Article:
Two Knickerbocker Romantics
Fortunately the stolid New York of earlier days was not to pass away without bequeathing to posterity some fragments of its chronicles. In the midst of a pleasant society of smallclothes and tie-wigs, of feudalism and Federalism, appeared young Washington Irving at the precise moment when Sansculottism was beginning to make a stir in the land, and gentlemen were putting away their knee--breeches to don a republican dress--a decline in taste to which he would not easily reconcile himself. A boyish wit from the eighteenth century, a genial loiterer in the twilight of the old, he found himself out of humor with the ambitions that were making over the little city he loved. The present seemed to him not so amusing as the past, nor so picturesque. That he had any business with the world of trade and speculation he could not believe. Its concerns were not his. Its new Wall Street counted for less in his eyes than the pipe of old Diedrich Knickerbocker. Its decadent Federalism that was clinging to the wreck of its hopes, and its roistering Democracy that wore greasy clothes, spoke with an Irish accent, and was marshaled to the polls by Tammany Hall, were of less consequence to him than the black bottle that brought such curious adventures to Rip Van Winkle. The wit and romance he took pleasure in were of another sort than the kind his generation was getting drunk on--more insubstantial, less heady, picturesque rather than profitable. So Irving gently detached himself from contemporary America, and detached he remained to the end of a loitering life, untroubled by material ambitions, enjoying the abundance of good things that fell in his way, mingling with prosperous folk and liking everybody--men as diverse as John Jacob Astor and Martin Van Buren and John P. Kennedy--and unconsciously taking the color of his environment, careful to turn into limpid prose such romantic tales as he came upon and achieving thereby both reputation and profit--a pleasant blameless way of living, certainly, yet curiously unrepresentative of the America in which chance had set him and which was to claim him as its first man of letters.
An incorrigible flaneur, Irving's business in life was to loaf and invite the picturesque. A confirmed rambler in pleasant places, in the many lands he visited he was a lover of the past rather than the present, seeking to re- create the golden days of the Alhambra or live over the adventurous mood of the fur trader. The immediate and the actual was an unsatisfying diet for his dreams. There was in him nothing of the calm aloofness of the intellectual that stands apart to clarify its critical estimate, and none of the reforming zeal of the Puritan that is at peace only in the thick of a moral crusade. The duty of saving the world was not laid on his untroubled soul. No man of his generation was less of a rebel than Irving, and he went his way unconcerned at things that quite upset Fenimore Cooper's peace of mind. In his early days, to be sure, he broke with the ambitious middle class--if gently drawing away can be called breaking--because he could not bring himself to like its ways and the devastation those ways were entailing on the leisurely world he loved. Revolutions seemed to him somewhat vulgar affairs. The French Revolution had brought destruction on too many lovely things, and the industrial revolution was taking too heavy a toll of the picturesque, to please him. He thought it a pity that steam should drive the clipper ship from the seas and put an end to snug posting in the tally-ho. Progress might be bought at too dear a price. The bluff squire with his hounds, the great hall with its ancient yuletide customs, the patriarchal relations between master and man, seemed to him more worth while than the things progress was substituting for them; so he turned away from the new and gently ingratiated himself into the past in order to gather up such fragments of the picturesque as progress had not yet destroyed.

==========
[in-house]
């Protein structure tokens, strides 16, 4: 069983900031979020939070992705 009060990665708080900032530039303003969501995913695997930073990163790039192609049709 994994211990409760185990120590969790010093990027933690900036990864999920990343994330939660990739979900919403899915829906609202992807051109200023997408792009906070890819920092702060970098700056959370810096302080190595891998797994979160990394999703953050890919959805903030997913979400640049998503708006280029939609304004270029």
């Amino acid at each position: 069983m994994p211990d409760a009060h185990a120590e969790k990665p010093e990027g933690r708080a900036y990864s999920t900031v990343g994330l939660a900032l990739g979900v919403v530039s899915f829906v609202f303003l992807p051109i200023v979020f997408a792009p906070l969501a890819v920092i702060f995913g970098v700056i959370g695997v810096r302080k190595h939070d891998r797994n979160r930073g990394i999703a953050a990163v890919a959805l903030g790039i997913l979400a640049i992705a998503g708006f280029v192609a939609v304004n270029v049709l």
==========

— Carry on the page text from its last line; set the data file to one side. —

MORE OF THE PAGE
But only for a time. His dislike of capitalism rested on no more substantial basis than its substitution of vulgar trousers for gentlemanly smallclothes. It was too new to have achieved dignity or the charm of assured position. When that time should come and masters of finance should stand before the world as generous dispensers of patronage, when the development of business should have produced its new barons, Irving's dislike would lessen and he would associate with the new capitalism on the same easy terms that he associated with the old feudalism. In the meantime he stood apart, unconcerned with praise or blame. The industrial revolution might work itself out as it would. The seventeen years he spent abroad on his great pilgrimage were black years for England. Wretchedness and poverty were all about him if he chose to see. The "condition of England" question was rising out of the factory smoke to challenge the conscience of England. But he did not choose to see and his conscience was untroubled. As he idled about the countryside or visited the hospitable manor houses, his eye was caught by the grace of medieval spires rising from parish churches rather than by the condition of the proletariat. He saw no children working in the coal pits, for he did not choose to visit the collieries. He sympathized vaguely with the new social movements then getting under way, but it was not in his nature to be partisan to a cause. He may not have been a Tory but he had lived so long with Tories and enjoyed so frankly the charm of upper-class society, that his outlook was unconsciously determined by such intimate contacts. While Secretary to the Legation at London in the reform years from 1829 to 1831, he was aware of the tremendous stir all about him, but his infrequent references to the Reform Bill in his letters turned usually on its disastrous effects on the publishing business. Only once during his long residence abroad does he seem to have felt deeply the significance of the current revolutionary unrest, and the mood that swept him away from his habitual indifference bears the marks of a sudden awakening. Writing from London on March 1, 1831, he said: